‘Smart’ Cities Are Surveilled Cities

Published in the Foreign Policy

By Robert Muggah

Cities around the world are getting smarter. A growing number even designated themselves “smart cities.” There are, of course, as many definitions of smart cities as there are cities professing to be smart. Very generally, smart cities deploy a host of information communication technologies—including high-speed communication networks, sensors, and mobile phone apps—to boost mobility and connectivity, supercharge the digital economy, increase energy efficiency, improve the delivery of services, and generally raise the level of their residents’ welfare. Becoming “smart” typically involves harnessing troves of data to optimize city functions—from more efficient use of utilities and other services to reducing traffic congestion and pollution—all with a view to empowering public authorities and residents.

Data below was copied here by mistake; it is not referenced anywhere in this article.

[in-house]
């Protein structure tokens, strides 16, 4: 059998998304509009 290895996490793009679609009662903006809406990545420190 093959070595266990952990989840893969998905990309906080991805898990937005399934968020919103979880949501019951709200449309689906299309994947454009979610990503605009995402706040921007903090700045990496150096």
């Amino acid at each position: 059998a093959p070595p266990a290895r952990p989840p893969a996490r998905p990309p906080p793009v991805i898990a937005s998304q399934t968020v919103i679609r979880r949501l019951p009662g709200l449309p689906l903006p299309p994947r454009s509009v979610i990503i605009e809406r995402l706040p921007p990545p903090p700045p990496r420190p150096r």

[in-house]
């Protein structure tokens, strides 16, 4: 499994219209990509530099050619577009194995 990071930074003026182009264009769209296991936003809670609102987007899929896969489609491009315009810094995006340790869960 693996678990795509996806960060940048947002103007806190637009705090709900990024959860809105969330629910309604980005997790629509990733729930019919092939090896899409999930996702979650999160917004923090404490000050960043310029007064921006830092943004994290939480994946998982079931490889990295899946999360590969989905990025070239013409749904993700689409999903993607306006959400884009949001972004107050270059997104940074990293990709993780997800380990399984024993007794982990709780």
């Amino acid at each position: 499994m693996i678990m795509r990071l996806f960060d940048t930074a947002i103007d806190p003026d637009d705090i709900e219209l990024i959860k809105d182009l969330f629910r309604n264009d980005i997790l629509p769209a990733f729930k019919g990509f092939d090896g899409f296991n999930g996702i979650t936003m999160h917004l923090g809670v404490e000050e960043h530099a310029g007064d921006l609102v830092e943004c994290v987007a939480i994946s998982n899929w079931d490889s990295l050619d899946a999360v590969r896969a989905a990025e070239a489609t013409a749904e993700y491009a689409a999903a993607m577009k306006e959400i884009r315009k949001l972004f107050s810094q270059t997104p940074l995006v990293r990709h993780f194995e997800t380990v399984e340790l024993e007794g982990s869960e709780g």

However one defines them, data-enabled cities are booming. By one estimate, there are over a thousand smart city projects underway around the world. Rankings and indices are also proliferating, with such cities as Singapore, Helsinki, Seoul, and Zurich routinely topping the list. Notwithstanding global enthusiasm for hyperconnected cities, this futuristic wired urban world has a dark side. What’s more, the pitfalls may soon outweigh the supposed benefits.

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